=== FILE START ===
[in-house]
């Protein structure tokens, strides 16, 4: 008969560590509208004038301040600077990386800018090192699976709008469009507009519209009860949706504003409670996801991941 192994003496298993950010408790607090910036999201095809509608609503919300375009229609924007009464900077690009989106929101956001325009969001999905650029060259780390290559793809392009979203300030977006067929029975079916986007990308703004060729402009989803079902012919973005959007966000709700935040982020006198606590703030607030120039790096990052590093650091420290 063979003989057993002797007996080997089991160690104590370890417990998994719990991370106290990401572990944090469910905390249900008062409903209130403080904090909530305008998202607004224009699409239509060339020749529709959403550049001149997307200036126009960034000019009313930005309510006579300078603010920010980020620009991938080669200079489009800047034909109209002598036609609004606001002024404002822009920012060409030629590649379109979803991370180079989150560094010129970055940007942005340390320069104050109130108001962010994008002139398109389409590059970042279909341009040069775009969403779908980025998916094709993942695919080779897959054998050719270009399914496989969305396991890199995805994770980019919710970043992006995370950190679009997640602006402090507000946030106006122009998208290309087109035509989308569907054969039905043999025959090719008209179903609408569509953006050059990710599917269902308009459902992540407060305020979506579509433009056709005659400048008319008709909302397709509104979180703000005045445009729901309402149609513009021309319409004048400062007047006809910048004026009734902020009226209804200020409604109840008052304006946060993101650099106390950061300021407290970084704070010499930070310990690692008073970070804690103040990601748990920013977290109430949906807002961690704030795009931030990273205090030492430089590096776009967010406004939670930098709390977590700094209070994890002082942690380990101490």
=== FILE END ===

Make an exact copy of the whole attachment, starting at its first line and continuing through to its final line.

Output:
[in-house]
């Protein structure tokens, strides 16, 4: 008969560590509208004038301040600077990386800018090192699976709008469009507009519209009860949706504003409670996801991941 192994003496298993950010408790607090910036999201095809509608609503919300375009229609924007009464900077690009989106929101956001325009969001999905650029060259780390290559793809392009979203300030977006067929029975079916986007990308703004060729402009989803079902012919973005959007966000709700935040982020006198606590703030607030120039790096990052590093650091420290 063979003989057993002797007996080997089991160690104590370890417990998994719990991370106290990401572990944090469910905390249900008062409903209130403080904090909530305008998202607004224009699409239509060339020749529709959403550049001149997307200036126009960034000019009313930005309510006579300078603010920010980020620009991938080669200079489009800047034909109209002598036609609004606001002024404002822009920012060409030629590649379109979803991370180079989150560094010129970055940007942005340390320069104050109130108001962010994008002139398109389409590059970042279909341009040069775009969403779908980025998916094709993942695919080779897959054998050719270009399914496989969305396991890199995805994770980019919710970043992006995370950190679009997640602006402090507000946030106006122009998208290309087109035509989308569907054969039905043999025959090719008209179903609408569509953006050059990710599917269902308009459902992540407060305020979506579509433009056709005659400048008319008709909302397709509104979180703000005045445009729901309402149609513009021309319409004048400062007047006809910048004026009734902020009226209804200020409604109840008052304006946060993101650099106390950061300021407290970084704070010499930070310990690692008073970070804690103040990601748990920013977290109430949906807002961690704030795009931030990273205090030492430089590096776009967010406004939670930098709390977590700094209070994890002082942690380990101490």